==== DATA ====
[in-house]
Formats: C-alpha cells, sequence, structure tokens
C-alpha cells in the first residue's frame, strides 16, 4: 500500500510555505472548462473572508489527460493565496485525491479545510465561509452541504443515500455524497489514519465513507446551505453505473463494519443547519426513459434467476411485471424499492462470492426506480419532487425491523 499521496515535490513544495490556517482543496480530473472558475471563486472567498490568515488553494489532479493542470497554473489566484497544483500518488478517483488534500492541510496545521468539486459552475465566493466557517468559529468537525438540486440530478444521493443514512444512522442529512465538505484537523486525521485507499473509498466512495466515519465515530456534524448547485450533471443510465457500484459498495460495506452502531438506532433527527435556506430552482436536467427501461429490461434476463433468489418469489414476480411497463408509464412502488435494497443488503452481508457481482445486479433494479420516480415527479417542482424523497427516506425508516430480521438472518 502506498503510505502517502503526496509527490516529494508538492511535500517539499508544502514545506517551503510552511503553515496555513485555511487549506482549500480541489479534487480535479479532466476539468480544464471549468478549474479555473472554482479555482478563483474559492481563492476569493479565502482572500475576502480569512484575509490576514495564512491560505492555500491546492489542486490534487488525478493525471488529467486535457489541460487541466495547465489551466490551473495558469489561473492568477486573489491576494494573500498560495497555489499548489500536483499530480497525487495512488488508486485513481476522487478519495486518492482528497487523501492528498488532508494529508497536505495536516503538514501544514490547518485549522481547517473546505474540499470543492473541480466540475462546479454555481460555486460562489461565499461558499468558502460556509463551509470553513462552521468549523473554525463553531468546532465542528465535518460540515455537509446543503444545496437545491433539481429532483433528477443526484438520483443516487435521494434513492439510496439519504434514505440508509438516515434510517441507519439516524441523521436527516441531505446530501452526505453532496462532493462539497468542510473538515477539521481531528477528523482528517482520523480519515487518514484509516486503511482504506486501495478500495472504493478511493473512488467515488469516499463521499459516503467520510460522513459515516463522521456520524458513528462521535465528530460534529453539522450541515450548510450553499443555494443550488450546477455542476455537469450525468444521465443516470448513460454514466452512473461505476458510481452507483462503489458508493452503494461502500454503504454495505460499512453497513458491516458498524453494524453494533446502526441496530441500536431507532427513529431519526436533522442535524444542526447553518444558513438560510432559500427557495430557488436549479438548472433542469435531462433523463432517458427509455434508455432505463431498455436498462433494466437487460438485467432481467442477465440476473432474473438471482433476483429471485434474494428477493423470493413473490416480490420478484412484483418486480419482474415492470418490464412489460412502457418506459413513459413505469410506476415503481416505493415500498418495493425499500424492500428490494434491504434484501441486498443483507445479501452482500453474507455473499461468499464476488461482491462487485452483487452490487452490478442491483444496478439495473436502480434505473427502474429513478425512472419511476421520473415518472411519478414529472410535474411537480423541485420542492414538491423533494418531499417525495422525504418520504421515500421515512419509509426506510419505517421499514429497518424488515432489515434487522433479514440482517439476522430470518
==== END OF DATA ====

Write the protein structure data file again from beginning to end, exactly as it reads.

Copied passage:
[in-house]
Formats: C-alpha cells, sequence, structure tokens
C-alpha cells in the first residue's frame, strides 16, 4: 500500500510555505472548462473572508489527460493565496485525491479545510465561509452541504443515500455524497489514519465513507446551505453505473463494519443547519426513459434467476411485471424499492462470492426506480419532487425491523 499521496515535490513544495490556517482543496480530473472558475471563486472567498490568515488553494489532479493542470497554473489566484497544483500518488478517483488534500492541510496545521468539486459552475465566493466557517468559529468537525438540486440530478444521493443514512444512522442529512465538505484537523486525521485507499473509498466512495466515519465515530456534524448547485450533471443510465457500484459498495460495506452502531438506532433527527435556506430552482436536467427501461429490461434476463433468489418469489414476480411497463408509464412502488435494497443488503452481508457481482445486479433494479420516480415527479417542482424523497427516506425508516430480521438472518 502506498503510505502517502503526496509527490516529494508538492511535500517539499508544502514545506517551503510552511503553515496555513485555511487549506482549500480541489479534487480535479479532466476539468480544464471549468478549474479555473472554482479555482478563483474559492481563492476569493479565502482572500475576502480569512484575509490576514495564512491560505492555500491546492489542486490534487488525478493525471488529467486535457489541460487541466495547465489551466490551473495558469489561473492568477486573489491576494494573500498560495497555489499548489500536483499530480497525487495512488488508486485513481476522487478519495486518492482528497487523501492528498488532508494529508497536505495536516503538514501544514490547518485549522481547517473546505474540499470543492473541480466540475462546479454555481460555486460562489461565499461558499468558502460556509463551509470553513462552521468549523473554525463553531468546532465542528465535518460540515455537509446543503444545496437545491433539481429532483433528477443526484438520483443516487435521494434513492439510496439519504434514505440508509438516515434510517441507519439516524441523521436527516441531505446530501452526505453532496462532493462539497468542510473538515477539521481531528477528523482528517482520523480519515487518514484509516486503511482504506486501495478500495472504493478511493473512488467515488469516499463521499459516503467520510460522513459515516463522521456520524458513528462521535465528530460534529453539522450541515450548510450553499443555494443550488450546477455542476455537469450525468444521465443516470448513460454514466452512473461505476458510481452507483462503489458508493452503494461502500454503504454495505460499512453497513458491516458498524453494524453494533446502526441496530441500536431507532427513529431519526436533522442535524444542526447553518444558513438560510432559500427557495430557488436549479438548472433542469435531462433523463432517458427509455434508455432505463431498455436498462433494466437487460438485467432481467442477465440476473432474473438471482433476483429471485434474494428477493423470493413473490416480490420478484412484483418486480419482474415492470418490464412489460412502457418506459413513459413505469410506476415503481416505493415500498418495493425499500424492500428490494434491504434484501441486498443483507445479501452482500453474507455473499461468499464476488461482491462487485452483487452490487452490478442491483444496478439495473436502480434505473427502474429513478425512472419511476421520473415518472411519478414529472410535474411537480423541485420542492414538491423533494418531499417525495422525504418520504421515500421515512419509509426506510419505517421499514429497518424488515432489515434487522433479514440482517439476522430470518